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Super Mama Djombo orchestra, Guinee-Bissau, West Africa. All songs recorded in Lisbon, 1980 – re-mastered from the original reels. Six previously unreleased songs now available for the first time…

Super Mama Djombo is one of West Africa’s greatest roots orchestras and especially for the people of Guiné-Bissau. The band marked a new national identity and reinvented Portuguese Creole as a language of national unity.

Before a nation can become real, it must first be imagined. It is fitting that Super Mama Djombo, the orchestra that has been the cultural stamp of Guinea-Bissau’s national identity since independence, was born in the fertile imagination of children.

Hailing from a boy scout camp deep in the jungle of late 1960’s Guiné-Bissau, Super Mama Djombo’s founding musicians have come a long way to display their wonderful music to the world. Drummer Zé, singer Herculano, and original guitar players Gonçalo and Taborda picked the name Mama Djombo as an homage to a local goddess revered by independence fighters.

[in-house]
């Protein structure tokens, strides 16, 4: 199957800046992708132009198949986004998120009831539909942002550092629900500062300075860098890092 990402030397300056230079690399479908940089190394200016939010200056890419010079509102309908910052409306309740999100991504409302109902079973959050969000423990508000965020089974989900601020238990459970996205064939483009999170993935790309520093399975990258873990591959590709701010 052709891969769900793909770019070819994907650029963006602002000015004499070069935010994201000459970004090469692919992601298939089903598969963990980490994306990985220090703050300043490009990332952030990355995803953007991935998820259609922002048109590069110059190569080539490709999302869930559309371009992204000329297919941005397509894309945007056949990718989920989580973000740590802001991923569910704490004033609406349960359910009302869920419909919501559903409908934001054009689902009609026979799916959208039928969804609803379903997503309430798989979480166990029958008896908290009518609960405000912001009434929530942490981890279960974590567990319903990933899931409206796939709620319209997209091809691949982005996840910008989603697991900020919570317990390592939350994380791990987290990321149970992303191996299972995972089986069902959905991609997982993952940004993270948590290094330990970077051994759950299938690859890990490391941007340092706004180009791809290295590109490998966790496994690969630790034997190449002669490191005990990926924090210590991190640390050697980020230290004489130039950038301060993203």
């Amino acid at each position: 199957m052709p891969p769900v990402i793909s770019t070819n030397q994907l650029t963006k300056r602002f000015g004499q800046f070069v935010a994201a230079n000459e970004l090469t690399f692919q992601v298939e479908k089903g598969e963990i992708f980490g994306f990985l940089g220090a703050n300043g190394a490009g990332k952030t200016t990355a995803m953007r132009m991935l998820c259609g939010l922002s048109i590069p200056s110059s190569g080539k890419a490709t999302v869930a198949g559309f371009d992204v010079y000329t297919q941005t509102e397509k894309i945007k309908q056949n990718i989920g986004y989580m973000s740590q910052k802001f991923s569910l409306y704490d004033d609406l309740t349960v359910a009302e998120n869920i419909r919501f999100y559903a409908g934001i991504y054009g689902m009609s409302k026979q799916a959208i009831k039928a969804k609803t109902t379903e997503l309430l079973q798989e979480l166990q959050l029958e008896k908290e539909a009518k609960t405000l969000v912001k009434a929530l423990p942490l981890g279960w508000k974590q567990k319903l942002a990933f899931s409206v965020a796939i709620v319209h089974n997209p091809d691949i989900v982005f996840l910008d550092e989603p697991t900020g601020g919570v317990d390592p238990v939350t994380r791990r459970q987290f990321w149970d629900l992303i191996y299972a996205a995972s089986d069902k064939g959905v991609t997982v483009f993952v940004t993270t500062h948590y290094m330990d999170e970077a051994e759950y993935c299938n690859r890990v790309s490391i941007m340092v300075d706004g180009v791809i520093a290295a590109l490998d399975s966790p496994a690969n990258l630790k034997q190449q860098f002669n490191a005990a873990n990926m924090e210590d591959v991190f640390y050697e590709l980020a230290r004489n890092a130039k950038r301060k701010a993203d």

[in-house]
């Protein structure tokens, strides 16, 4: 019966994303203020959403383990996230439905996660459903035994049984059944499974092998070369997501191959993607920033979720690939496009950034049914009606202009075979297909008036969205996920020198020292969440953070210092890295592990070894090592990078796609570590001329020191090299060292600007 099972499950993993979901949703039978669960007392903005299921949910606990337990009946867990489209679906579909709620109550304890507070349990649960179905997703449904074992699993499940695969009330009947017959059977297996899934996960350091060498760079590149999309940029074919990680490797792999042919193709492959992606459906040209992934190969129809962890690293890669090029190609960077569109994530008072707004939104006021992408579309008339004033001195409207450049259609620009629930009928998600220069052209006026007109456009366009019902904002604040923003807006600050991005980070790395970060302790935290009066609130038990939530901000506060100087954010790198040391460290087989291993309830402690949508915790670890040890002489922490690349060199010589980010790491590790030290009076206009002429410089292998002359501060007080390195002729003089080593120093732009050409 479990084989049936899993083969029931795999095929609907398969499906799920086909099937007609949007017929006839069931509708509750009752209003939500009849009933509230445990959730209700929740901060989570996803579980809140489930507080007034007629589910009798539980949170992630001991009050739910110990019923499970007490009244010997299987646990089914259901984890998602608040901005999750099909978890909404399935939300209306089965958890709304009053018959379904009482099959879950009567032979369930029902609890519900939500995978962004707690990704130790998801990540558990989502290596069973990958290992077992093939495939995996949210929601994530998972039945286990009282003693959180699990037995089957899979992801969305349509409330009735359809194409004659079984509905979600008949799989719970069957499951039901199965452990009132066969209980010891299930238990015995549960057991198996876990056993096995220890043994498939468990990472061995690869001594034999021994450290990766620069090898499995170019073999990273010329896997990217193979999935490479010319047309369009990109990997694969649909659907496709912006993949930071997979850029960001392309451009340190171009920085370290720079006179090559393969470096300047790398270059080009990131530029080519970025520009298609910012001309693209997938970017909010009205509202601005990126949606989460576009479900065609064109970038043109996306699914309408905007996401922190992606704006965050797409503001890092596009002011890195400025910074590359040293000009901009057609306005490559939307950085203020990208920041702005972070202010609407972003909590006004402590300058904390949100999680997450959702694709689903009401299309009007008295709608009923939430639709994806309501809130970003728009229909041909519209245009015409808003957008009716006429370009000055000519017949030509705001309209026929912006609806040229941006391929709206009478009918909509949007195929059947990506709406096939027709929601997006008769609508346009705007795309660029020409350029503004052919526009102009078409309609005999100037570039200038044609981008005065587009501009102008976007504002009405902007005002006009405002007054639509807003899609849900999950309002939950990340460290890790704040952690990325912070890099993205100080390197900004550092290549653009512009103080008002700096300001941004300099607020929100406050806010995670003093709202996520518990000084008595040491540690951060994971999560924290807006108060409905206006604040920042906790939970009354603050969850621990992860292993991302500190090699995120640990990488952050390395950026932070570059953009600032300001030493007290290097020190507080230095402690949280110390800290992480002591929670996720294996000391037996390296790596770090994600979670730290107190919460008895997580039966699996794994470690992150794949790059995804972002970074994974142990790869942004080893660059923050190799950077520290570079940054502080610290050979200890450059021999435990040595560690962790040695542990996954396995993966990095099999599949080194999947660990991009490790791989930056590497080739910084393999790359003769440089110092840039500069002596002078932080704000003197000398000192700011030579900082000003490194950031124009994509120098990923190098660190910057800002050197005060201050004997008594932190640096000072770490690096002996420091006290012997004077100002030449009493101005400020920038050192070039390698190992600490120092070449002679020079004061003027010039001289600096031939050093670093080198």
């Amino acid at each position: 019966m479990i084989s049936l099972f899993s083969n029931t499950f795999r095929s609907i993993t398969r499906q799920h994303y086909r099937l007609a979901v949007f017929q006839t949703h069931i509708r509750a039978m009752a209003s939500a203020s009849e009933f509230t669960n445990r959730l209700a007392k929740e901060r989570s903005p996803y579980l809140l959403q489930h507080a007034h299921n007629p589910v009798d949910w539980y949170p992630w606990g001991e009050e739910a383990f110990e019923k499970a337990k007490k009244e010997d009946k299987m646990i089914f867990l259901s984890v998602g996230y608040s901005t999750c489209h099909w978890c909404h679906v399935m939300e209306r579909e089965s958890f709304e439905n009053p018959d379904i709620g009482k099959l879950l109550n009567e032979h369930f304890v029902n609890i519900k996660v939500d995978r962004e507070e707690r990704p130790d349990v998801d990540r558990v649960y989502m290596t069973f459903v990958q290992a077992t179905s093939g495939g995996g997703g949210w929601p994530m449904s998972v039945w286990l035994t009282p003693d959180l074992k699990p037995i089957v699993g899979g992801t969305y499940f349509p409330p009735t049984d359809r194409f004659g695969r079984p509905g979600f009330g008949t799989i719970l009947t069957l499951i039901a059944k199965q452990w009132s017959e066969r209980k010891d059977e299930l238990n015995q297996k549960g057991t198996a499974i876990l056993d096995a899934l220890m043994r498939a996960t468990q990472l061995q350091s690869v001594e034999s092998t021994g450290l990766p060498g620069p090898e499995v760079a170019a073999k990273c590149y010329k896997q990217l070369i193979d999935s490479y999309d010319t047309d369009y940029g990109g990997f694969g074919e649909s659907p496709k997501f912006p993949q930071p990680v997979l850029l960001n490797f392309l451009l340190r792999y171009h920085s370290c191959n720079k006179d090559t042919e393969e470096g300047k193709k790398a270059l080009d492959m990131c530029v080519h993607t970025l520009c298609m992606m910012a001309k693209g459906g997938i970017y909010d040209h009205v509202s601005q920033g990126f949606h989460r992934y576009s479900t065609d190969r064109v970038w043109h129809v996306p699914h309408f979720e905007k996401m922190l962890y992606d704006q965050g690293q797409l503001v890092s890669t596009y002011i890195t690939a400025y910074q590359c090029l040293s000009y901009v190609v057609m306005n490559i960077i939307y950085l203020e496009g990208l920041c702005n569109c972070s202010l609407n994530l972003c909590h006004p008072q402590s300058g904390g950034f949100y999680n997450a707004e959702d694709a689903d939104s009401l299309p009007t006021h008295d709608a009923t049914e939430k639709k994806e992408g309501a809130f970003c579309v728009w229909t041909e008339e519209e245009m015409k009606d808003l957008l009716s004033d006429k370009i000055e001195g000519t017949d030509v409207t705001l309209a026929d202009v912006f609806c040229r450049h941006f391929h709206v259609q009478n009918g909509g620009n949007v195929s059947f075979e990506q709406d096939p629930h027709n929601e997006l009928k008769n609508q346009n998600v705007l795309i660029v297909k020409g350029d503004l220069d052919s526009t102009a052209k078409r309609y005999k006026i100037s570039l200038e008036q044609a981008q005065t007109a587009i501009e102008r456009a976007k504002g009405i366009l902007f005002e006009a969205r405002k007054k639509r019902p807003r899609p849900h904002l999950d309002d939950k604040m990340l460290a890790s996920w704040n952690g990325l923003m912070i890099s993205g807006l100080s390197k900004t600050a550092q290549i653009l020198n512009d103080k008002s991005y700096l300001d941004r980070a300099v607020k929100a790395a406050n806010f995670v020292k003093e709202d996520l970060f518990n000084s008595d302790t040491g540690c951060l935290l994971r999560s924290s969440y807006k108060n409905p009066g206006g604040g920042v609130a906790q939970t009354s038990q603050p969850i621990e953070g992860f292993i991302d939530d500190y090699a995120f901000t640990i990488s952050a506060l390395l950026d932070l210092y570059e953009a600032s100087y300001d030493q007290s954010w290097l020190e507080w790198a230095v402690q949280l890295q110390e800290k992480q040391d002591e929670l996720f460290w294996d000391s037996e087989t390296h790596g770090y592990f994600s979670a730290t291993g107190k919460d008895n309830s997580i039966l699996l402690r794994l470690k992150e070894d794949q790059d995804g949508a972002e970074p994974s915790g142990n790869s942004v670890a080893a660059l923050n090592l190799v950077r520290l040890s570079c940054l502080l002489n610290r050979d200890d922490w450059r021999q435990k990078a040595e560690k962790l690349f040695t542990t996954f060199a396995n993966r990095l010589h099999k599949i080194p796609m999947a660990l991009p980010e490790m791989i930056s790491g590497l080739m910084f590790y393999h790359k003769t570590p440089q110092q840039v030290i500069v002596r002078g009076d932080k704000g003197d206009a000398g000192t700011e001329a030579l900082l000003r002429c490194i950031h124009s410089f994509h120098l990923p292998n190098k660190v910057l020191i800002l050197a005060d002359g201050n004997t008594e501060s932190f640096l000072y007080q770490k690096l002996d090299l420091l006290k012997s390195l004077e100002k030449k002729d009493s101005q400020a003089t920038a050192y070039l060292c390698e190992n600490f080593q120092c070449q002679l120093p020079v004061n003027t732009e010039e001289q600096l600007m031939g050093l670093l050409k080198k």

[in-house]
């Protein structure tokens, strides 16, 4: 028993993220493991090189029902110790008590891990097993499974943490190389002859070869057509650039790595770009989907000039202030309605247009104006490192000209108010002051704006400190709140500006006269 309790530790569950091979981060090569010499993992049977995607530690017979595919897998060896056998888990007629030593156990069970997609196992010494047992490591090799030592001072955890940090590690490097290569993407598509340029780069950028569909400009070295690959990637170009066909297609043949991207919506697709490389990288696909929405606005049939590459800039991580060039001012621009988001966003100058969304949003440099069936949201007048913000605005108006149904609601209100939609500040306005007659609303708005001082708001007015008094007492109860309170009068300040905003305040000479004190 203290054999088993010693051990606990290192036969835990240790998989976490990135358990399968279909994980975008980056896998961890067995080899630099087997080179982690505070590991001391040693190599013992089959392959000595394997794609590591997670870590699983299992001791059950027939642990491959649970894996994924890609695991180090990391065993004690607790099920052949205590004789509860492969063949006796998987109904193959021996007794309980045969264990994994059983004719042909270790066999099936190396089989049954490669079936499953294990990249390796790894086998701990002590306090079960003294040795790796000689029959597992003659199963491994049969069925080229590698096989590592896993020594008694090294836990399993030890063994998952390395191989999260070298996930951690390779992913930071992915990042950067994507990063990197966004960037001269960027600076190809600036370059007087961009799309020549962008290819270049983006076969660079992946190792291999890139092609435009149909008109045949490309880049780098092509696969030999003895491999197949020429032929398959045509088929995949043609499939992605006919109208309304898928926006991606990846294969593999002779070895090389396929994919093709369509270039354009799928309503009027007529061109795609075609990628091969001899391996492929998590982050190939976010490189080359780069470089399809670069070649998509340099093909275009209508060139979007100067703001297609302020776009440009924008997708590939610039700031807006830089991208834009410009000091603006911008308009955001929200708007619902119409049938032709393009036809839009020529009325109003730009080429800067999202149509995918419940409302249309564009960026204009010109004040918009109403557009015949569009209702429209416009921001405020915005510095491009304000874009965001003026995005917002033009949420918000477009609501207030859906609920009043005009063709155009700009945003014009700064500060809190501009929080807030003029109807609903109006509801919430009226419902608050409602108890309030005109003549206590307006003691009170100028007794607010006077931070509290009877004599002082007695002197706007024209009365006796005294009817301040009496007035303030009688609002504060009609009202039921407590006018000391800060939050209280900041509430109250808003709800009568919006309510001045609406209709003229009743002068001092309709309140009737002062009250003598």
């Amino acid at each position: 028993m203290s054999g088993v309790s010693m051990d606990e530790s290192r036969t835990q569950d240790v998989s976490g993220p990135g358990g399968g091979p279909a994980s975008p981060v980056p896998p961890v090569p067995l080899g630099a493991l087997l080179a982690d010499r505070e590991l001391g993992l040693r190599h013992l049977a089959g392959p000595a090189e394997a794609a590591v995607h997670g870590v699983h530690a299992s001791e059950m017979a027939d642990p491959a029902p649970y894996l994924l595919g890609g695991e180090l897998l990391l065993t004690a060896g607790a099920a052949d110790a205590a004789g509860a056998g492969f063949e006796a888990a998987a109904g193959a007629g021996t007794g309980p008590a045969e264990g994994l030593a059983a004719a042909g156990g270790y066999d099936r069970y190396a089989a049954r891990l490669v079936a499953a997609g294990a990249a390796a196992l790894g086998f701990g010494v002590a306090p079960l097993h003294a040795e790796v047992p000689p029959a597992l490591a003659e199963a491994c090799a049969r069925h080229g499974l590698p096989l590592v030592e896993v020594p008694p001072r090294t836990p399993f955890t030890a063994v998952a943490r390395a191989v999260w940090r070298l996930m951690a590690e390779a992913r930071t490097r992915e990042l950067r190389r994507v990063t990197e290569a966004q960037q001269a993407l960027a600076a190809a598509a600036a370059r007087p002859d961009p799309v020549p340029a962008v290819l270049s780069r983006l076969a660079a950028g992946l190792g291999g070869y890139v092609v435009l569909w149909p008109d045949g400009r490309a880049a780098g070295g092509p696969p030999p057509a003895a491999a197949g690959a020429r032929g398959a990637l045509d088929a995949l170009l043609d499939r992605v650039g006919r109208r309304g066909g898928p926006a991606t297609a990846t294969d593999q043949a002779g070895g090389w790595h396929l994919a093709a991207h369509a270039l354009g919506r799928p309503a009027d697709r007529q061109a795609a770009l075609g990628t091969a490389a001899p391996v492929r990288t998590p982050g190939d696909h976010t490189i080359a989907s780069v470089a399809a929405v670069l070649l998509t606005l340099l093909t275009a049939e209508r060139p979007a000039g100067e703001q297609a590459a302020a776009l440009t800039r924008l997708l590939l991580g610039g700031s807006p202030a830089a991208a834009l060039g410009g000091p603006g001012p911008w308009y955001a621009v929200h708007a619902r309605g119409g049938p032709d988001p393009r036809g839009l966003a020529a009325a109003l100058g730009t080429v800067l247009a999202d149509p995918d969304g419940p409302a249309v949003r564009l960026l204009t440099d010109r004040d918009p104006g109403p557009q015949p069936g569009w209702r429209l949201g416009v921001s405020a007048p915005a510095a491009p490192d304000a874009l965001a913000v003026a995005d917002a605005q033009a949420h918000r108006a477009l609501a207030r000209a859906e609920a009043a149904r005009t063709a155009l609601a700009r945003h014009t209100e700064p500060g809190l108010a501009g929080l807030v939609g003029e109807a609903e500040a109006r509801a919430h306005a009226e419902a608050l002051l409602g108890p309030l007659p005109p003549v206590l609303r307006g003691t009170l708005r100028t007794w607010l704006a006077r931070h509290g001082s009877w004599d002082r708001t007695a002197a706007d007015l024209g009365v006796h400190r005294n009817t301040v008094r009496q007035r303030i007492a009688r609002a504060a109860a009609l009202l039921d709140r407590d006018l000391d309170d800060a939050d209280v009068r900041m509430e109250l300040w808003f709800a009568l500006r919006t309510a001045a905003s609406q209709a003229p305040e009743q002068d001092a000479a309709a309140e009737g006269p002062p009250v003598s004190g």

Tiny Guiné Bissau is located between Senegal at its northern border and Guinée Conakry on its eastern and southern border. A former part of the mighty Mali empire, it was then one of the last African countries not to have gained its freedom from Portugal, its colonial power. Hence a fierce war for independence struck the country, until independence was eventually won over in 1974, after many years of suffering.

In the early 1970’s, the Mama Djombo underground orchestra played mostly for secret political rallies supporting the PAIGC, the major Independence Movement for Guiné and Cabo Verde. Adriano Atchutchi became the bandleader after independence, bringing a book full of his songs. Atchutchi recruited singer Dulce Neves, adding creole sweetness to its already heady mix of juvenile enthusiasm, candid melodies and touches of luso-tropicalism.